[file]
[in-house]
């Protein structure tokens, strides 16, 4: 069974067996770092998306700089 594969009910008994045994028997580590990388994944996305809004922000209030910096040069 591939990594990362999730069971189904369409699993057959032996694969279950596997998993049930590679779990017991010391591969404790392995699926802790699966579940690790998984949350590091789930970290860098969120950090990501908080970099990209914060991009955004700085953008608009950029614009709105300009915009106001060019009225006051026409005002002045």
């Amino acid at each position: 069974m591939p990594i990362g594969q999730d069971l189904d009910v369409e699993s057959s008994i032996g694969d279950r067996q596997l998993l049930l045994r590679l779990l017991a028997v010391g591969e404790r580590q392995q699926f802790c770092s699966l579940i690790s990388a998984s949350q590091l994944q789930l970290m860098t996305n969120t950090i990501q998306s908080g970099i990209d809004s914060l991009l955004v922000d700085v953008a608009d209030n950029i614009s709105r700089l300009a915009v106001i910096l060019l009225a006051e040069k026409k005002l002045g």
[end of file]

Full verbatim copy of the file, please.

[in-house]
């Protein structure tokens, strides 16, 4: 069974067996770092998306700089 594969009910008994045994028997580590990388994944996305809004922000209030910096040069 591939990594990362999730069971189904369409699993057959032996694969279950596997998993049930590679779990017991010391591969404790392995699926802790699966579940690790998984949350590091789930970290860098969120950090990501908080970099990209914060991009955004700085953008608009950029614009709105300009915009106001060019009225006051026409005002002045």
């Amino acid at each position: 069974m591939p990594i990362g594969q999730d069971l189904d009910v369409e699993s057959s008994i032996g694969d279950r067996q596997l998993l049930l045994r590679l779990l017991a028997v010391g591969e404790r580590q392995q699926f802790c770092s699966l579940i690790s990388a998984s949350q590091l994944q789930l970290m860098t996305n969120t950090i990501q998306s908080g970099i990209d809004s914060l991009l955004v922000d700085v953008a608009d209030n950029i614009s709105r700089l300009a915009v106001i910096l060019l009225a006051e040069k026409k005002l002045g």